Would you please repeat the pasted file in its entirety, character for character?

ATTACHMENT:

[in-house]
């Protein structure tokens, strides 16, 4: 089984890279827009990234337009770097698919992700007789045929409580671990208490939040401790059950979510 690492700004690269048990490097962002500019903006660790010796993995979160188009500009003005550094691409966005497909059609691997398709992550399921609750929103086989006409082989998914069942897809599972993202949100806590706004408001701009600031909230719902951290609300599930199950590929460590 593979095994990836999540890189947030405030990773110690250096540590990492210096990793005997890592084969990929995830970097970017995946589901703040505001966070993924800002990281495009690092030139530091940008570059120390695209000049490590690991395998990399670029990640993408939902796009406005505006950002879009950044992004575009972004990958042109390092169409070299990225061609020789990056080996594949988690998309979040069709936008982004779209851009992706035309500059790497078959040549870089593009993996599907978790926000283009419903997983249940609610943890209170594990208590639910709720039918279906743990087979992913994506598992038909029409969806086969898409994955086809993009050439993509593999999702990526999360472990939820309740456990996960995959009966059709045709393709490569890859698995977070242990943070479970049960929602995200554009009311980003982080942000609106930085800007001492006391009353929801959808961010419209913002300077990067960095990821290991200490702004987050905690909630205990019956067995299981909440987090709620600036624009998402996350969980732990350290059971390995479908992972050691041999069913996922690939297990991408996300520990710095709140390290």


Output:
[in-house]
């Protein structure tokens, strides 16, 4: 089984890279827009990234337009770097698919992700007789045929409580671990208490939040401790059950979510 690492700004690269048990490097962002500019903006660790010796993995979160188009500009003005550094691409966005497909059609691997398709992550399921609750929103086989006409082989998914069942897809599972993202949100806590706004408001701009600031909230719902951290609300599930199950590929460590 593979095994990836999540890189947030405030990773110690250096540590990492210096990793005997890592084969990929995830970097970017995946589901703040505001966070993924800002990281495009690092030139530091940008570059120390695209000049490590690991395998990399670029990640993408939902796009406005505006950002879009950044992004575009972004990958042109390092169409070299990225061609020789990056080996594949988690998309979040069709936008982004779209851009992706035309500059790497078959040549870089593009993996599907978790926000283009419903997983249940609610943890209170594990208590639910709720039918279906743990087979992913994506598992038909029409969806086969898409994955086809993009050439993509593999999702990526999360472990939820309740456990996960995959009966059709045709393709490569890859698995977070242990943070479970049960929602995200554009009311980003982080942000609106930085800007001492006391009353929801959808961010419209913002300077990067960095990821290991200490702004987050905690909630205990019956067995299981909440987090709620600036624009998402996350969980732990350290059971390995479908992972050691041999069913996922690939297990991408996300520990710095709140390290």